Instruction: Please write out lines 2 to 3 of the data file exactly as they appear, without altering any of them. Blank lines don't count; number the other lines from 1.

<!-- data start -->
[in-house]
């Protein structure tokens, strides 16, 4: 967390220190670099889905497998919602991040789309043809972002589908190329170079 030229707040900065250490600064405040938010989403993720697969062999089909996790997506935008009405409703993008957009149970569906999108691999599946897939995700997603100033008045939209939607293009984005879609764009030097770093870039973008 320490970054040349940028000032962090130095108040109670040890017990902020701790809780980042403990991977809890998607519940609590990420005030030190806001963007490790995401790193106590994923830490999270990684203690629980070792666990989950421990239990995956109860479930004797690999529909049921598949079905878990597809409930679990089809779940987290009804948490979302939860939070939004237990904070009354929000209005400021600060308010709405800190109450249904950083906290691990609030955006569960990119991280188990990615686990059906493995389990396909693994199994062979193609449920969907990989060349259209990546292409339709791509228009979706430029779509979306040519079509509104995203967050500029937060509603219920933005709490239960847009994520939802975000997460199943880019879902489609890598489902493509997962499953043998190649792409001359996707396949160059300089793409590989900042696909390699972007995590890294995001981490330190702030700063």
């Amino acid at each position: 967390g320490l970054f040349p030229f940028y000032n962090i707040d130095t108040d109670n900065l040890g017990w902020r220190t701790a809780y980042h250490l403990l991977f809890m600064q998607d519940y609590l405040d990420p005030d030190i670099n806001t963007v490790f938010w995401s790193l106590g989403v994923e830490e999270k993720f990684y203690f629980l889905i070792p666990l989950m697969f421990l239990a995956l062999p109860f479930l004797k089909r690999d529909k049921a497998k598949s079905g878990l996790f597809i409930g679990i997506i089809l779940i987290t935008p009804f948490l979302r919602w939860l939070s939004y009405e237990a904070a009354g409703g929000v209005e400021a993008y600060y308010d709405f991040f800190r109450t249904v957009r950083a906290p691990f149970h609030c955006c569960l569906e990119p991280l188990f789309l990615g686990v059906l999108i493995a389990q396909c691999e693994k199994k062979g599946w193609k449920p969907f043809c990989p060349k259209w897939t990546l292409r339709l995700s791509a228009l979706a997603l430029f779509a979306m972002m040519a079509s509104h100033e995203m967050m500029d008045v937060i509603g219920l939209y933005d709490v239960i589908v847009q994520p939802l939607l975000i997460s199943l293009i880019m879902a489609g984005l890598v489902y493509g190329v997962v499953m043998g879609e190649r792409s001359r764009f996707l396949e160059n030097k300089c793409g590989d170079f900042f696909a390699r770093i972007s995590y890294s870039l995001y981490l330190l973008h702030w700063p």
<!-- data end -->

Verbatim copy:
């Protein structure tokens, strides 16, 4: 967390220190670099889905497998919602991040789309043809972002589908190329170079 030229707040900065250490600064405040938010989403993720697969062999089909996790997506935008009405409703993008957009149970569906999108691999599946897939995700997603100033008045939209939607293009984005879609764009030097770093870039973008 320490970054040349940028000032962090130095108040109670040890017990902020701790809780980042403990991977809890998607519940609590990420005030030190806001963007490790995401790193106590994923830490999270990684203690629980070792666990989950421990239990995956109860479930004797690999529909049921598949079905878990597809409930679990089809779940987290009804948490979302939860939070939004237990904070009354929000209005400021600060308010709405800190109450249904950083906290691990609030955006569960990119991280188990990615686990059906493995389990396909693994199994062979193609449920969907990989060349259209990546292409339709791509228009979706430029779509979306040519079509509104995203967050500029937060509603219920933005709490239960847009994520939802975000997460199943880019879902489609890598489902493509997962499953043998190649792409001359996707396949160059300089793409590989900042696909390699972007995590890294995001981490330190702030700063």
């Amino acid at each position: 967390g320490l970054f040349p030229f940028y000032n962090i707040d130095t108040d109670n900065l040890g017990w902020r220190t701790a809780y980042h250490l403990l991977f809890m600064q998607d519940y609590l405040d990420p005030d030190i670099n806001t963007v490790f938010w995401s790193l106590g989403v994923e830490e999270k993720f990684y203690f629980l889905i070792p666990l989950m697969f421990l239990a995956l062999p109860f479930l004797k089909r690999d529909k049921a497998k598949s079905g878990l996790f597809i409930g679990i997506i089809l779940i987290t935008p009804f948490l979302r919602w939860l939070s939004y009405e237990a904070a009354g409703g929000v209005e400021a993008y600060y308010d709405f991040f800190r109450t249904v957009r950083a906290p691990f149970h609030c955006c569960l569906e990119p991280l188990f789309l990615g686990v059906l999108i493995a389990q396909c691999e693994k199994k062979g599946w193609k449920p969907f043809c990989p060349k259209w897939t990546l292409r339709l995700s791509a228009l979706a997603l430029f779509a979306m972002m040519a079509s509104h100033e995203m967050m500029d008045v937060i509603g219920l939209y933005d709490v239960i589908v847009q994520p939802l939607l975000i997460s199943l293009i880019m879902a489609g984005l890598v489902y493509g190329v997962v499953m043998g879609e190649r792409s001359r764009f996707l396949e160059n030097k300089c793409g590989d170079f900042f696909a390699r770093i972007s995590y890294s870039l995001y981490l330190l973008h702030w700063p």